The Arts are not "only” the NEA…

Posted by Kate McClanahan, May 09, 2014 1 comment

Kate McClanahan Kate McClanahan

Above all, artists must not be only in art galleries or museums — they must be present in all possible activities.” — Michelangelo Pistoletto

What is art? Art is a means for social change. Art is relaxing. Art is inspiring. Art is culture. Art is pretty.

What can art really do? At Americans for the Arts we know; the arts are more than just around us or a part of us—they are also an application. Like an amoeba, they can live on their own, but when “discovered,” they suddenly are ever-present and malleable in ways you might not know, and perhaps, they are limited only by “un-thought thoughts,” or put differently, imagination.

I have been working at Americans for the Arts for almost a year and have seen “new” ways that the arts play a part in all kinds of public policy. Reaching far beyond typical grant-making at a federal cultural agency, the arts have connections to many footings in government.

Look at some of these current applications that impact federal policy:

  • Arts & immigration. A couple different visas, including the O-1 nonimmigrant visa, enable artists who have a demonstrated record of extraordinary achievement to otherwise travel to the U.S. on a visa to perform. Yet delays in U.S. visa processing jeopardize these planned cultural exchange events, diminishing any associated travel and tourism economic impact, and the sharing of art and understanding.
  • Arts & the military. The National Intrepid Center of Excellence, operated by the U.S. Department of Defense at the Walter Reed National Medical Military Hospital, includes a Healing Arts Program. Last November, services expanded to bring art therapy to military patients at the Fort Belvoir Community Hospital in Fairfax County, Virginia and is expanding even further in 9 sites around the country.
  • Arts & broadcast spectrum. Wireless microphones impact performances, including opera and dance companies, symphony orchestras, and community theaters. Spectrum auctions at the Federal Communications Commission can preserve two safe-haven channels for wireless microphones, which have already had to move off the 700 MHz Band.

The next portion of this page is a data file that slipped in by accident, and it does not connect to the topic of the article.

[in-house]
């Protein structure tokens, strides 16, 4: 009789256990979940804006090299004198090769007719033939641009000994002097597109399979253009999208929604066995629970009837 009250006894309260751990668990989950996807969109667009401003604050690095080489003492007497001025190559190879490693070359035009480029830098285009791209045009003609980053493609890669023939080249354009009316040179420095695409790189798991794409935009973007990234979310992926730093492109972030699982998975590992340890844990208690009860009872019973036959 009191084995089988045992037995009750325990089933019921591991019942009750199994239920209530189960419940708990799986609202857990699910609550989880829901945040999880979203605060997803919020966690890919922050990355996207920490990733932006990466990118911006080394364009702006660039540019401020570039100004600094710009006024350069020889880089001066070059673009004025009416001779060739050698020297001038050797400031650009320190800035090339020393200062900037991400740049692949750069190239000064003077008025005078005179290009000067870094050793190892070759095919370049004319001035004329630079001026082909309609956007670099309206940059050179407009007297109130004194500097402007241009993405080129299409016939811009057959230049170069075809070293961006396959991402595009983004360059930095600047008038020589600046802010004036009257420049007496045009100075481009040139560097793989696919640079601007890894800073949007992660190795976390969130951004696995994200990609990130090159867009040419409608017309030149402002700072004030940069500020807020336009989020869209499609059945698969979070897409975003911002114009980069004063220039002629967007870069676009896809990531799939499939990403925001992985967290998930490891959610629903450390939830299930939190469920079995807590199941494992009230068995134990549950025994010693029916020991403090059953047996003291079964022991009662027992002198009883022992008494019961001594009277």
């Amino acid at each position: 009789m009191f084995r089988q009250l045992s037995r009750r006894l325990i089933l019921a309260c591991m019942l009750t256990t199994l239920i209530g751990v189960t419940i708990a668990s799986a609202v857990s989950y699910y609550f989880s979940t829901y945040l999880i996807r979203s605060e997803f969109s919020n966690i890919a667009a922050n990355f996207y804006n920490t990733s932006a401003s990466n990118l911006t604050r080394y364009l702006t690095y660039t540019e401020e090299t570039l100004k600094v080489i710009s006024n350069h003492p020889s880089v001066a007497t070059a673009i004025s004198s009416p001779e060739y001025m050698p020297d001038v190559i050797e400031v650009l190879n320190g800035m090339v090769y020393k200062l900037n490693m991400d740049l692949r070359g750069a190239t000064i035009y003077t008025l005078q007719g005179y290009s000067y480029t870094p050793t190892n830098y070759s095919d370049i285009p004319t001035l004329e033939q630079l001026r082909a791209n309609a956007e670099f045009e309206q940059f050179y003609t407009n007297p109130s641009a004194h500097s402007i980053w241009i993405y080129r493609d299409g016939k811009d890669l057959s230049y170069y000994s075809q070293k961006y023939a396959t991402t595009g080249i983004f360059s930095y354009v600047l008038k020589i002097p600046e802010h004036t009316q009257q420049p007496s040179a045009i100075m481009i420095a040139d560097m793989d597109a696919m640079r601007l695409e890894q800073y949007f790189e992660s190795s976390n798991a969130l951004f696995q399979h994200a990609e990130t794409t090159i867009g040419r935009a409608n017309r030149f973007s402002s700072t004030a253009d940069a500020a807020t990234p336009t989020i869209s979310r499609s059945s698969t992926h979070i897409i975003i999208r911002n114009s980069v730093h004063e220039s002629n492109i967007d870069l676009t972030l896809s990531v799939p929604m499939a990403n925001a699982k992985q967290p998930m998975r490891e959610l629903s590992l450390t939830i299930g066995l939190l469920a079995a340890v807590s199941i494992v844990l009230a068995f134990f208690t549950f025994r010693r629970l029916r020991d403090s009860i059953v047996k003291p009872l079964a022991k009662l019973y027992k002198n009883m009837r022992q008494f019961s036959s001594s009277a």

• Arts & the Internet. Game-changer. Opportunities for artists and cultural organizations to share their work have never been so large. In January, the U.S. Court of Appeals for the D.C. Circuit overturned portions of the FCC’s Open Internet Order. A month later, the FCC released a new proposal in response, and Rep. Henry Waxman (D-CA) and Sen. Ed Markey (D-MA) introduced pending legislation that would restore the rules until the FCC adopts new final rules on net neutrality.
  • Arts & business. Businesses are using the arts to inspire employees, stimulate innovation, foster creative collaboration, and even help to make for more successful employees: In a report, 72 percent of business leaders said creativity is of high importance when hiring.
  • Arts & endangered species.Some musical instruments contain products -- like African ivory -- protected by domestic and international import and export restrictions. Markets for ivory contribute to the crisis threatening the African elephant, and the U.S. Administration took action to help try to save the species, which also unintentionally hinders international travel with some instruments, impacting orchestras and collectors as well.
  • Arts & science.This seems easy, with the ubiquitous “College of Arts and Sciences,” but not correct. True, arts and science colleges are places where there is coursework in the arts and coursework in the sciences. You can take both. But not really together at the same time. What if you did!? That’s STEAM! Nobel laureates do it; in a widely noted study published in the Journal of Psychology of Science and Technology, they are “twenty-five times as likely as the average scientist to sing, dance, or act; seventeen times as likely to be a visual artist; twelve times more likely to write poetry and literature; eight times more likely to do woodworking or some other craft; four times as likely to be a musician; and twice as likely to be a photographer.” Do the arts advance their understanding of science?
  • Arts & airplanes. Ever tried to carry a guitar as carry-on luggage? There’s a provision on the books for carrying musical instruments on planes, but it is still stuck in regulatory process at the Federal Aviation Administration (FAA), while damage to instruments keeps happening.
  • Arts & the economy. For the first time, the American creative sector was measured by the U.S. Bureau of Economic Analysis (BEA) through their "Arts and Cultural Production Satellite Account," which calculated the arts and culture sector's contributions to U.S. gross domestic product (GDP) at 3.2 percent—or $504 billion—of current-dollar GDP in 2011. This is larger than agriculture!

How are the arts infused in your work? How can they be? Share your ideas below! To help get things started, May is Mental Health Awareness Month. Are the arts a part of it? You betcha! Just wait to see what the arts can do!

1 responses for The Arts are not "only” the NEA…


May 10, 2014 at 5:34 am

I don't know what NEA means but I understand we have similar visions on art and arts in the paradigm "Health & Culture" I'm developing in the frame of Hospital Museology.
If you connect with me by email (available on my websites, if you don't get my address on the reply) I would be more than happy to forward my last lecture on the topic I gave last week at the meeting SFHST'2014 of Lyon. Unfortunately the slides are written in French!

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